Scientists from the European Space Agency have LOST CONTACT with the Schiaparelli lander. What exactly happened remains a mystery, but the probe didn’t signal back home as it was supposed to. In fact, mission control reveals that they stopped receiving radio signals from Schiaparelli some 50 seconds before the probe was to land on Mars
The European Space Agency has revealed that it has not received any signals from its experimental Mars lander, Schiaparelli.
The lander, which hitchhiked a 500 million km trip to the red planet’s surface traveled from Earth for seven months.
According to officials, it’s very likely that Schiaparelli’s ‘soft landing’ didn’t go as planned and most likely failed as experts reveal the lander may have ‘jettisoned too early.’
Experts have revealed that the module ‘successfully completed most steps in its 6-minute descent through the red planet’s atmosphere, but the lander’s ‘thrusters ‘switched off sooner than expected’.
This most likely may have resulted in the lander crashing into the red planet.
However, even though the probe most likely crashed on Mars, the mission itself should not be considered as a failure. The Schiaparelli lander was a test probe, send to Mars to test European landing technologies ahead of the ExoMars Rover mission in 2020.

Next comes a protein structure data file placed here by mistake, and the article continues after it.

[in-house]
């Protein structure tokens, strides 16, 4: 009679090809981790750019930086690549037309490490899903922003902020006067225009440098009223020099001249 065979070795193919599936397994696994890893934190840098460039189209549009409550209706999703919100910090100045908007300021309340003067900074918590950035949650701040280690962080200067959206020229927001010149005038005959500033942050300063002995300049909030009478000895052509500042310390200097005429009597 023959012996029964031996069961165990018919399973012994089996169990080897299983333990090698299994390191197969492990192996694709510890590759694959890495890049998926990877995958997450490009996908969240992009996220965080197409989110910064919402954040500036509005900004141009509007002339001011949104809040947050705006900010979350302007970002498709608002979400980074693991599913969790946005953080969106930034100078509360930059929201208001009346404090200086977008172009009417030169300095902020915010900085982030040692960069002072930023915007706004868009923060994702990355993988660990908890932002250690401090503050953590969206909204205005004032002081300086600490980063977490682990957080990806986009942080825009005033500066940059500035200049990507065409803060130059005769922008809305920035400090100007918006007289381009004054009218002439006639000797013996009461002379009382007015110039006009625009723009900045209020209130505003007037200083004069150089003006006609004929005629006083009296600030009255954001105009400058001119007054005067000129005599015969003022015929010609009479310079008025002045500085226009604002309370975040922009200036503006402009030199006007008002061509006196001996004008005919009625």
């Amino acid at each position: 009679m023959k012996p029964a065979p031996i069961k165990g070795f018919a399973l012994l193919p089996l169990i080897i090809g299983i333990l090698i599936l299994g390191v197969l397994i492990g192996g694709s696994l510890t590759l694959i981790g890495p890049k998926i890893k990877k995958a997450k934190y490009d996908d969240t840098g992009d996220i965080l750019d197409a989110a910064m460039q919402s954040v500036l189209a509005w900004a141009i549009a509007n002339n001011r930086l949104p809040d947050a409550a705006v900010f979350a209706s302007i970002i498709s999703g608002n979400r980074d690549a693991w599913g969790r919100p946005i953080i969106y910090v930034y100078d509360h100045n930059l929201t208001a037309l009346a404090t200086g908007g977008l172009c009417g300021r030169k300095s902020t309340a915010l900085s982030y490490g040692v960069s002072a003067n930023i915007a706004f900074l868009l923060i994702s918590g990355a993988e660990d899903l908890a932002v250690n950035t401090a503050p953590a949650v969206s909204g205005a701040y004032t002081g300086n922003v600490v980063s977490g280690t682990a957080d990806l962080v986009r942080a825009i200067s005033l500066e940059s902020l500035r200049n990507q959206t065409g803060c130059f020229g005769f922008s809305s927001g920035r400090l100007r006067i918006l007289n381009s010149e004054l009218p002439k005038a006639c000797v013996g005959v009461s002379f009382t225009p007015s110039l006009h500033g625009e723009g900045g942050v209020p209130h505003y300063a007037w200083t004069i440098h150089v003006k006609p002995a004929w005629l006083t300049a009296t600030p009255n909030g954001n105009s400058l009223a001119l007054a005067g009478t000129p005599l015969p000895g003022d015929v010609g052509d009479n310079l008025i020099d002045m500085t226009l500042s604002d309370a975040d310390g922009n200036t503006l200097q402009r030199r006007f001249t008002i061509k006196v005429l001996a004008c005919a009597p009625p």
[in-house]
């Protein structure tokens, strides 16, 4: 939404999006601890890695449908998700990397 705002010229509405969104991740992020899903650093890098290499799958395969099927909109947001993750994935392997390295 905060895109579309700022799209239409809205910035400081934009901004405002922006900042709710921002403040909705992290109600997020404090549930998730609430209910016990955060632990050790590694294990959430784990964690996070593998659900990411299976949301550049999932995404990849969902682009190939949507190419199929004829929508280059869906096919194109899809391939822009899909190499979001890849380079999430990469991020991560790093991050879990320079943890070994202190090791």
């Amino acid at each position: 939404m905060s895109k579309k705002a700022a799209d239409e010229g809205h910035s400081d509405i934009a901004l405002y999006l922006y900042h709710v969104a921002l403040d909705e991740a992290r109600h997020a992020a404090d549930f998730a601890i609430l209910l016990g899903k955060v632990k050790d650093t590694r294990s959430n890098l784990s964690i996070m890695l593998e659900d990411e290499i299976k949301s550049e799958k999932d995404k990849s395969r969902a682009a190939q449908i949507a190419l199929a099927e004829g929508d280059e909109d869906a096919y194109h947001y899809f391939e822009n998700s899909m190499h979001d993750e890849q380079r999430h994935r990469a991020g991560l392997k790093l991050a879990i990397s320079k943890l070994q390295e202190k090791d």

ExoMars Rover is a mobile laboratory just like NASA’s Curiosity rover.
Additionally, Schiaparelli’s ‘mothership’ the ExoMars Trace Gas Orbiter (TGO) has been successfully placed into orbit around Mars.
In one year, the probe will set to ‘sniff out’ the Martian atmosphere searching for unusual traces of gasses like methane, which according to scientists may be signs of life on the red planet.
‘The very good news is that TGO is very successfully inserted into orbit,’ said Mr. Worner, speaking at a news conference at ESA’s mission control center in Darmstadt, Germany.
The Schiaparelli lander, aka the ExoMars entry, was the second attempt of a Mars landing by the European Space Agency.
On Christmas day of 2003, the Beagle 2 lander was set to touch down on the red planet’s surface.
After separating from the Mars Express, Beagle 2 was not heard from again.
As it turns out, the Beagle 2 did land successfully on Mars, but the probe’s communication was cut off as it failed to deploy solar panels. Had Schiaparelli reported back to Earth, it would have spent the next four days gathering weather data before its batteries ran out.